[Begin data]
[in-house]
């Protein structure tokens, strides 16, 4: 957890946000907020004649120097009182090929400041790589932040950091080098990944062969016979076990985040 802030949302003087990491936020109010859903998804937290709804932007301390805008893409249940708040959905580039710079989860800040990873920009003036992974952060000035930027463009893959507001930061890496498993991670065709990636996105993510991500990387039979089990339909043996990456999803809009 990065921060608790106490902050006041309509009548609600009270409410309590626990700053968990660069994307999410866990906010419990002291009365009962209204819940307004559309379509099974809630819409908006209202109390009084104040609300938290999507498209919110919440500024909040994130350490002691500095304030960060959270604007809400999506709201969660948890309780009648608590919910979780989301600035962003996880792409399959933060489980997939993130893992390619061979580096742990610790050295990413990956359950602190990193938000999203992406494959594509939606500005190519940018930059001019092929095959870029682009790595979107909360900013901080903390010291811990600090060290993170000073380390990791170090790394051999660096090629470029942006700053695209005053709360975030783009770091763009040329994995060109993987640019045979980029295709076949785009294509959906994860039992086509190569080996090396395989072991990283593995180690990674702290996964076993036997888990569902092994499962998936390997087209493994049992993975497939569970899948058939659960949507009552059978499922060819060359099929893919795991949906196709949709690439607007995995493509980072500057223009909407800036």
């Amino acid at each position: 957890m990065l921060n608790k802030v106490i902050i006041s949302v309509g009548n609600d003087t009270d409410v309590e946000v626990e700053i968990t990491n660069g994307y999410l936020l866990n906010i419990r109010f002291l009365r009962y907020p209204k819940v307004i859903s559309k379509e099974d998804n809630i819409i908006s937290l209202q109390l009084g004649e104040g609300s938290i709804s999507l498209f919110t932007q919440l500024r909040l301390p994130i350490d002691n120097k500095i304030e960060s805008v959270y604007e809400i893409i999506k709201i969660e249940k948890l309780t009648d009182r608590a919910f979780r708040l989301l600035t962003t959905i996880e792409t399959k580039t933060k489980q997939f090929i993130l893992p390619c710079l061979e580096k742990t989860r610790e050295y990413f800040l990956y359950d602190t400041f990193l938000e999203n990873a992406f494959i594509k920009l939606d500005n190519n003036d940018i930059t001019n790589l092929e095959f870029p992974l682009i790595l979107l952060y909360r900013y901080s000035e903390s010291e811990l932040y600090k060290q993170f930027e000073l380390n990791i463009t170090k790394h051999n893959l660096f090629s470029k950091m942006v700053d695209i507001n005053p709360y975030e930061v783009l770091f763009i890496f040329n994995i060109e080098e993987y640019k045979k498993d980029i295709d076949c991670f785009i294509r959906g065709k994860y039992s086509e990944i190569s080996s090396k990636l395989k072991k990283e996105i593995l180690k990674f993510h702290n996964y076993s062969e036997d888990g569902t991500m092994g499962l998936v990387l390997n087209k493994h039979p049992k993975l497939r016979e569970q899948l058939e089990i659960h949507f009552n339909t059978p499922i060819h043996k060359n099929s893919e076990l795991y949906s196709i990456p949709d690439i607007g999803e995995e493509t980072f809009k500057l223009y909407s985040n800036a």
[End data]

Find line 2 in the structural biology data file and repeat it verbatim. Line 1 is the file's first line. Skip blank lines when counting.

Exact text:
């Protein structure tokens, strides 16, 4: 957890946000907020004649120097009182090929400041790589932040950091080098990944062969016979076990985040 802030949302003087990491936020109010859903998804937290709804932007301390805008893409249940708040959905580039710079989860800040990873920009003036992974952060000035930027463009893959507001930061890496498993991670065709990636996105993510991500990387039979089990339909043996990456999803809009 990065921060608790106490902050006041309509009548609600009270409410309590626990700053968990660069994307999410866990906010419990002291009365009962209204819940307004559309379509099974809630819409908006209202109390009084104040609300938290999507498209919110919440500024909040994130350490002691500095304030960060959270604007809400999506709201969660948890309780009648608590919910979780989301600035962003996880792409399959933060489980997939993130893992390619061979580096742990610790050295990413990956359950602190990193938000999203992406494959594509939606500005190519940018930059001019092929095959870029682009790595979107909360900013901080903390010291811990600090060290993170000073380390990791170090790394051999660096090629470029942006700053695209005053709360975030783009770091763009040329994995060109993987640019045979980029295709076949785009294509959906994860039992086509190569080996090396395989072991990283593995180690990674702290996964076993036997888990569902092994499962998936390997087209493994049992993975497939569970899948058939659960949507009552059978499922060819060359099929893919795991949906196709949709690439607007995995493509980072500057223009909407800036």